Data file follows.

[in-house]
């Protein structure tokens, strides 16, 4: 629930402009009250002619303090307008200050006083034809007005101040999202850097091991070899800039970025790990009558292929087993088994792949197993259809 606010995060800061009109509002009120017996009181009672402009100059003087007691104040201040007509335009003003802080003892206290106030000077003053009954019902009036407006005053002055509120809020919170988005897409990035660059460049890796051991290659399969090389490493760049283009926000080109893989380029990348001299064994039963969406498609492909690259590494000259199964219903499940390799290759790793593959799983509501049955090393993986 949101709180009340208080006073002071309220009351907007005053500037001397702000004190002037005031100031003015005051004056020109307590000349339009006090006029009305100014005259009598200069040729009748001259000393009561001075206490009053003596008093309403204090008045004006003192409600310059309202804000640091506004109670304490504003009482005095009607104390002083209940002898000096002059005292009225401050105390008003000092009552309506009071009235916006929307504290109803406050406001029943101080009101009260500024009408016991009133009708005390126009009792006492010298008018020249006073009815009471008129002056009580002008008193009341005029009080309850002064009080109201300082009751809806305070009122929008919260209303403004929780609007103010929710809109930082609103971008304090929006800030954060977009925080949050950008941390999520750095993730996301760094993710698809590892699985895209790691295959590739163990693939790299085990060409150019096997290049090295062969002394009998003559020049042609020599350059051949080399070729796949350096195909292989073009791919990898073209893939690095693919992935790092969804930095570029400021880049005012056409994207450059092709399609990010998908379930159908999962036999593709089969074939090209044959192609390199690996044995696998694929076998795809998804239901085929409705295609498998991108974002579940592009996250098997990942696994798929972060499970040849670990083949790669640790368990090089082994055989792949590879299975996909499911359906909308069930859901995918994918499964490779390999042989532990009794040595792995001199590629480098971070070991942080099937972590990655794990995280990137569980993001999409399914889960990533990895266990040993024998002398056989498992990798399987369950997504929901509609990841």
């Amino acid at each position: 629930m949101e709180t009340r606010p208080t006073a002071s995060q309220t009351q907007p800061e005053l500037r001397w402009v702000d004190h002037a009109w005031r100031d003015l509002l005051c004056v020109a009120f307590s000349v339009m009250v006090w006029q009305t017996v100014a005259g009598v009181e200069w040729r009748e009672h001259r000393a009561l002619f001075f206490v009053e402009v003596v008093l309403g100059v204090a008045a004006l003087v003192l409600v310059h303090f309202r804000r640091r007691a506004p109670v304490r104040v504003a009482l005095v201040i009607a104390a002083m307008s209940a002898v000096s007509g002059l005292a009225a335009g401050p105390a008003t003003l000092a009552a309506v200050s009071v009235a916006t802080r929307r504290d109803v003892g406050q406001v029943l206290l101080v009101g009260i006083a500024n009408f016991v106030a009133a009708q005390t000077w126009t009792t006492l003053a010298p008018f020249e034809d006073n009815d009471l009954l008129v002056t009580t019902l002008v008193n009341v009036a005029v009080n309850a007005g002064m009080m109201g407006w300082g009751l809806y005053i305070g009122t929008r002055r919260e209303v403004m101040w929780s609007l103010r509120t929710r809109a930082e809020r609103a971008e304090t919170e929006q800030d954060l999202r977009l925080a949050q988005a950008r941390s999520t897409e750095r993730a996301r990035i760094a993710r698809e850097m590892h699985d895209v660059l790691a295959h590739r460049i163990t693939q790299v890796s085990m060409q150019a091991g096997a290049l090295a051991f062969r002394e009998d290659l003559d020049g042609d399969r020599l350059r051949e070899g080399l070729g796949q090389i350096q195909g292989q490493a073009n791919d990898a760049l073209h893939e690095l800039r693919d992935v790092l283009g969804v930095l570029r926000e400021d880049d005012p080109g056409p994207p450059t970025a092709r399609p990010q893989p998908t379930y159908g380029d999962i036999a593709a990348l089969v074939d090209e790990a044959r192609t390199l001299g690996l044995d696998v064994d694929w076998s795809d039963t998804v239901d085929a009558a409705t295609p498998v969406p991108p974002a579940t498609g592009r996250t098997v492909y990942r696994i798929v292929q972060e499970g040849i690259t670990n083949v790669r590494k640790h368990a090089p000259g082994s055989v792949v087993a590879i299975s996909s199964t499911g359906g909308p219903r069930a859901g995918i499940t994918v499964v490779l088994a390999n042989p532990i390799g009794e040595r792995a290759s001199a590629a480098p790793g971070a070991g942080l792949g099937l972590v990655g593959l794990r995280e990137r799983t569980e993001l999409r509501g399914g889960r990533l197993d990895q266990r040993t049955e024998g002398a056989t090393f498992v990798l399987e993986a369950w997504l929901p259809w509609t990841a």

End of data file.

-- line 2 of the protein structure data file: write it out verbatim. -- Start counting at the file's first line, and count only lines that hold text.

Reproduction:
């Protein structure tokens, strides 16, 4: 629930402009009250002619303090307008200050006083034809007005101040999202850097091991070899800039970025790990009558292929087993088994792949197993259809 606010995060800061009109509002009120017996009181009672402009100059003087007691104040201040007509335009003003802080003892206290106030000077003053009954019902009036407006005053002055509120809020919170988005897409990035660059460049890796051991290659399969090389490493760049283009926000080109893989380029990348001299064994039963969406498609492909690259590494000259199964219903499940390799290759790793593959799983509501049955090393993986 949101709180009340208080006073002071309220009351907007005053500037001397702000004190002037005031100031003015005051004056020109307590000349339009006090006029009305100014005259009598200069040729009748001259000393009561001075206490009053003596008093309403204090008045004006003192409600310059309202804000640091506004109670304490504003009482005095009607104390002083209940002898000096002059005292009225401050105390008003000092009552309506009071009235916006929307504290109803406050406001029943101080009101009260500024009408016991009133009708005390126009009792006492010298008018020249006073009815009471008129002056009580002008008193009341005029009080309850002064009080109201300082009751809806305070009122929008919260209303403004929780609007103010929710809109930082609103971008304090929006800030954060977009925080949050950008941390999520750095993730996301760094993710698809590892699985895209790691295959590739163990693939790299085990060409150019096997290049090295062969002394009998003559020049042609020599350059051949080399070729796949350096195909292989073009791919990898073209893939690095693919992935790092969804930095570029400021880049005012056409994207450059092709399609990010998908379930159908999962036999593709089969074939090209044959192609390199690996044995696998694929076998795809998804239901085929409705295609498998991108974002579940592009996250098997990942696994798929972060499970040849670990083949790669640790368990090089082994055989792949590879299975996909499911359906909308069930859901995918994918499964490779390999042989532990009794040595792995001199590629480098971070070991942080099937972590990655794990995280990137569980993001999409399914889960990533990895266990040993024998002398056989498992990798399987369950997504929901509609990841």